Life Lessons from Spartan Races

Random Fact:  Shakespeare and Pocahontas were alive at the same time.  

I have written numerous times about how this simple race (well it is far from simple) has driven me, given me a purpose, and makes me a happier human being. This race has also taught me many life lessons and it continues to help me learn more about myself. Over the last 4 weeks I have completed four Spartan races in three different states and each gave me valuable insight.

Life Lesson #1: Overcoming obstacles and getting back in the game.

My first stop on this mini Spartan tour was Colorado. It was almost a year to the day since my journey with Spartan had begun. It was only fitting that it was at the same venue at Fort Cason in Colorado Springs, Colorado. This race had me more nervous than normal because it would be my first race since my Achilles injury. Mentally I was worried and physically I was out of shape because I hadn’t been able to train the way I normally would for an event like this (that means running). However, as soon as I exited the plane, I was like a child on Christmas morning…EXCITED 519xdAzZOWL

Day 1: Saturday, May 13th Spartan Super   Distance 8.5 miles     

The Achilles held up quite nicely and as the run progressed it felt great. My struggles were elevation induced (6000+ feet) as it was very hard to breathe during the exertion.

There were two other challenges I was facing on this day. The first was how many burpees would I have to do. 30 burpees must take place when an obstacle is failed. The answer to that would be 90 burpees. I failed the z-wall (an obstacle I rarely fail), the twister, and my nemesis…the rig. The second challenge was could I beat my colleague, trainer, and friend Regan Burns. Despite us both being injured, the man continues to impress me and keeps finding a way to best me. He beat me by 6 minutes. The sour taste in my mouth remains.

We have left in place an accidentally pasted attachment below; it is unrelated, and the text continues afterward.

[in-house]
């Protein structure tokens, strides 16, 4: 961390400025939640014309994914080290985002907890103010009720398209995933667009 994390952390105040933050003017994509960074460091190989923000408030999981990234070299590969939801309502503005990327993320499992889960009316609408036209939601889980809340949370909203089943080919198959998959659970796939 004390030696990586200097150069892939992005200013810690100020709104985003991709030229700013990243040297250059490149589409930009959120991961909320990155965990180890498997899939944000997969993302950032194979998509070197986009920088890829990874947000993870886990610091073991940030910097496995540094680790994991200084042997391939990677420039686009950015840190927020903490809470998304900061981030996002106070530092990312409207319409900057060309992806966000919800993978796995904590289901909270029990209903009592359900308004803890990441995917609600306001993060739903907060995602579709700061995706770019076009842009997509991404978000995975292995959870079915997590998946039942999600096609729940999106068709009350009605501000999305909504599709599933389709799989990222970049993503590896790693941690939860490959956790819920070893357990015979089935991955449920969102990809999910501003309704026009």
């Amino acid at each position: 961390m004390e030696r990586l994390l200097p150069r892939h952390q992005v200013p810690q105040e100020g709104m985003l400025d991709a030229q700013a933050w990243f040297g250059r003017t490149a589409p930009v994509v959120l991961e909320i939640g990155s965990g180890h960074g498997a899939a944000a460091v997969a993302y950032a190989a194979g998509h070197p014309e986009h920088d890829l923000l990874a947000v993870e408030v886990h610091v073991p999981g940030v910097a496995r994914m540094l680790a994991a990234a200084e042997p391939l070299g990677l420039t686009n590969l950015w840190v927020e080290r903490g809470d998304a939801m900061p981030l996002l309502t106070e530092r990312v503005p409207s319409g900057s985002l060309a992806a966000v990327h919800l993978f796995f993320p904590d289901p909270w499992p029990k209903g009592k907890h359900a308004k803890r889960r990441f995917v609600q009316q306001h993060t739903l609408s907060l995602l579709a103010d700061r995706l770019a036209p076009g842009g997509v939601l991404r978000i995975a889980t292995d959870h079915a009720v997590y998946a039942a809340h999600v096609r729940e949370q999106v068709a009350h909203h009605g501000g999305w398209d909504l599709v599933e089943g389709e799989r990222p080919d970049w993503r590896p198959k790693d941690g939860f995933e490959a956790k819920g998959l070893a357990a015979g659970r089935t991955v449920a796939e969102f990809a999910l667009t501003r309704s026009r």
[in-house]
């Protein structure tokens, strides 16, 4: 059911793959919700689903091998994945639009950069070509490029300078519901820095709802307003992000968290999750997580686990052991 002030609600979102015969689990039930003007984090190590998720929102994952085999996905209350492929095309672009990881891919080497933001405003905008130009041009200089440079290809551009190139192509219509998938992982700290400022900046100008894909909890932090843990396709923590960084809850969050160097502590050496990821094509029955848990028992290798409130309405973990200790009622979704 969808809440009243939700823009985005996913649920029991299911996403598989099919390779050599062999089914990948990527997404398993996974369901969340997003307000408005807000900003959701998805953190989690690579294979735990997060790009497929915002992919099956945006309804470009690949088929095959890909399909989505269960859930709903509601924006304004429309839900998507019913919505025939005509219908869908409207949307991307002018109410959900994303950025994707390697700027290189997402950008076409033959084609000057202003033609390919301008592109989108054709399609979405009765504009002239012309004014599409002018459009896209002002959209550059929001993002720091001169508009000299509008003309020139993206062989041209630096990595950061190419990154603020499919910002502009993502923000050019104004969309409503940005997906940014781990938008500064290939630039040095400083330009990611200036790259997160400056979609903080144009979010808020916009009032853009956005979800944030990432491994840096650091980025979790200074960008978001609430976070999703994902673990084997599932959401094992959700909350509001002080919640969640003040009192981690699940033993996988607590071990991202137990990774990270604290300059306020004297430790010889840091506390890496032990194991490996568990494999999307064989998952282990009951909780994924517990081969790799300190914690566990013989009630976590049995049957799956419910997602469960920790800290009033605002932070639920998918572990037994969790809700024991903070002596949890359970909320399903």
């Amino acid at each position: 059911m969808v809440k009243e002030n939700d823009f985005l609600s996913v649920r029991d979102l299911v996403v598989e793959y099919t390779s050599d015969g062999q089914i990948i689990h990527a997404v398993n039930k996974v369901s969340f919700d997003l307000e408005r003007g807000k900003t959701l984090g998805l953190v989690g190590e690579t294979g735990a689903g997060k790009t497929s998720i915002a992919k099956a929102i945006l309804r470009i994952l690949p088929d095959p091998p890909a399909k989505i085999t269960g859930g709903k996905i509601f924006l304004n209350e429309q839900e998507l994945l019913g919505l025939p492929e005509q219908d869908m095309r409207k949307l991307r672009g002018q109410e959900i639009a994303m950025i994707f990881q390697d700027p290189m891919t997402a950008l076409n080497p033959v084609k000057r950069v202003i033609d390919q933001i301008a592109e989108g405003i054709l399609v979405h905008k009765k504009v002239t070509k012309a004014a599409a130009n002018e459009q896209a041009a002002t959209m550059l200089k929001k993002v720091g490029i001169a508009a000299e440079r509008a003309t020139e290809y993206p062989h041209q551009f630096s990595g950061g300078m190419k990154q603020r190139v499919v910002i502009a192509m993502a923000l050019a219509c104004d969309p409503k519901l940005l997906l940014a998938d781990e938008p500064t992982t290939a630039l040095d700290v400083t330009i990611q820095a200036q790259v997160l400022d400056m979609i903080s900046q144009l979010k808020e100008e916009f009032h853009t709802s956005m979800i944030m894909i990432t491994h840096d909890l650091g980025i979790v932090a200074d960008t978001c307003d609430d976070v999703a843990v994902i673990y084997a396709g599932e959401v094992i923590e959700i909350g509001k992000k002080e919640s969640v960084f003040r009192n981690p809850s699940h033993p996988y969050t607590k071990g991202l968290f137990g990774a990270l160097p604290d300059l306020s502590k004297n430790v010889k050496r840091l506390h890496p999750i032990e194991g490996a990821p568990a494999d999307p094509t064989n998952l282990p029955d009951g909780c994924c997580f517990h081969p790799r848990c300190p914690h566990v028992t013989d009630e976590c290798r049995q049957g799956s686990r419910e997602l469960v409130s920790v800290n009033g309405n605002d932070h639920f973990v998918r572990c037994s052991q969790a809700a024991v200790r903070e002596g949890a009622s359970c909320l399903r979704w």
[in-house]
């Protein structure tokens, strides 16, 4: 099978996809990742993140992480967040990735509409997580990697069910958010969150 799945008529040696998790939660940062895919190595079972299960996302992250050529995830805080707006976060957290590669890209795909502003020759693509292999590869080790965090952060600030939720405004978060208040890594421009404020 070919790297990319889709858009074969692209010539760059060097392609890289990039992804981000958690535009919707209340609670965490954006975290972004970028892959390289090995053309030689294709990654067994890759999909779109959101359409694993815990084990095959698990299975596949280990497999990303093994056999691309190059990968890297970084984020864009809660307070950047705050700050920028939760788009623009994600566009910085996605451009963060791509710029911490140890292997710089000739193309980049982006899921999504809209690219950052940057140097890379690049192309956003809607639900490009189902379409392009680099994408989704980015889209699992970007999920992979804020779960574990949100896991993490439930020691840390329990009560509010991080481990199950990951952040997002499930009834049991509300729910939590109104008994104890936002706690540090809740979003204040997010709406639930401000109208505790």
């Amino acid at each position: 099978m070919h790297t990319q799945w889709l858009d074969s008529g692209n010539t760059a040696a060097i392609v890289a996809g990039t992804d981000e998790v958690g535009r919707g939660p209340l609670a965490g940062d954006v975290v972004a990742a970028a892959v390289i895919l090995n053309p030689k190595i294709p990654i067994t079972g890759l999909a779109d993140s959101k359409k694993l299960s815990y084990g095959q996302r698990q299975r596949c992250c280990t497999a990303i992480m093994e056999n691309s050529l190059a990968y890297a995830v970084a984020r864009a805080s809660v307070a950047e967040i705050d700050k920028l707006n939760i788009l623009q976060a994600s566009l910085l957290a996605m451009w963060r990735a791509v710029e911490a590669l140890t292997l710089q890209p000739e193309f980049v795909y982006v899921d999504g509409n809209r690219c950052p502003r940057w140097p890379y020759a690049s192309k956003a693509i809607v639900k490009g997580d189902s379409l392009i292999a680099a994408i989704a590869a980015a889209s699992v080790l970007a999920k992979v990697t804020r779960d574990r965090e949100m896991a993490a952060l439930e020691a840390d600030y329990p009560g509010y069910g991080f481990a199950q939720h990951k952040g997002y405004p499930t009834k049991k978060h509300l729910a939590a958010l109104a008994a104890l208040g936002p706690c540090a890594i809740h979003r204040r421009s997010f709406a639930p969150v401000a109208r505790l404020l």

Day 2: Sunday, May 14th    Spartan Sprint (Elite)         Distance 4.5 miles

Despite me only preregistering for one race this weekend, Regan (as he always does) found a way to challenge me and convinced me to register for the Elite wave. My goals for today were to see how my Achilles would react in terms of two days of intense racing and to beat Regan #beatburns2017.

The Achilles held up yet again, but I was still not able to beat my coach. I missed the Spear throw and that set me back by 2 minutes and you guess it…that is exactly how much he beat me by.

The best part of today’s race, however, had nothing to do with me. Instead, I got to see one of my inspirations and great friend, Taelor, finally overcome the hurdle and podium among the pros. After falling short a few times in the past including a 4th place finish the previous day, Taelor ran a strong race and got 3rd.18519696_10100757138405807_4995081039514907936_n

Between myself, Regan, and Taelor, we all overcame some kind of obstacle and got ourselves back in the game. Life happens, but it is how we respond to it that makes us the people we are and become. If you love something, put in the work and get yourself back in the game.

 

Life Lesson #2: “Every day may not be good…but there’s something good in every day”. – Alice Morse Earle

The following weekend I boarded another plane to Austin, Texas to take on another Spartan. I had not been to Austin in quite some time and was not only looking forward to the race, but also getting to spend time with my college friend Jim and his family while rediscovering the city.18582161_10100757385311007_5674697464214206709_n

Saturday, May 20th     Spartan Super   Distance 8.5 miles.

It is a little different to do one of these races by yourself. Most of the time my coach and fellow racers accompany me from the gym, but today I was racing solo. As I woke up at 4:45am (2:45 pacific coast time) I did my morning ritual and was getting excited about the race. My friend Jim was kind enough to drive me the 47 miles to the venue and as we were about 4 miles away, this is where things got interesting.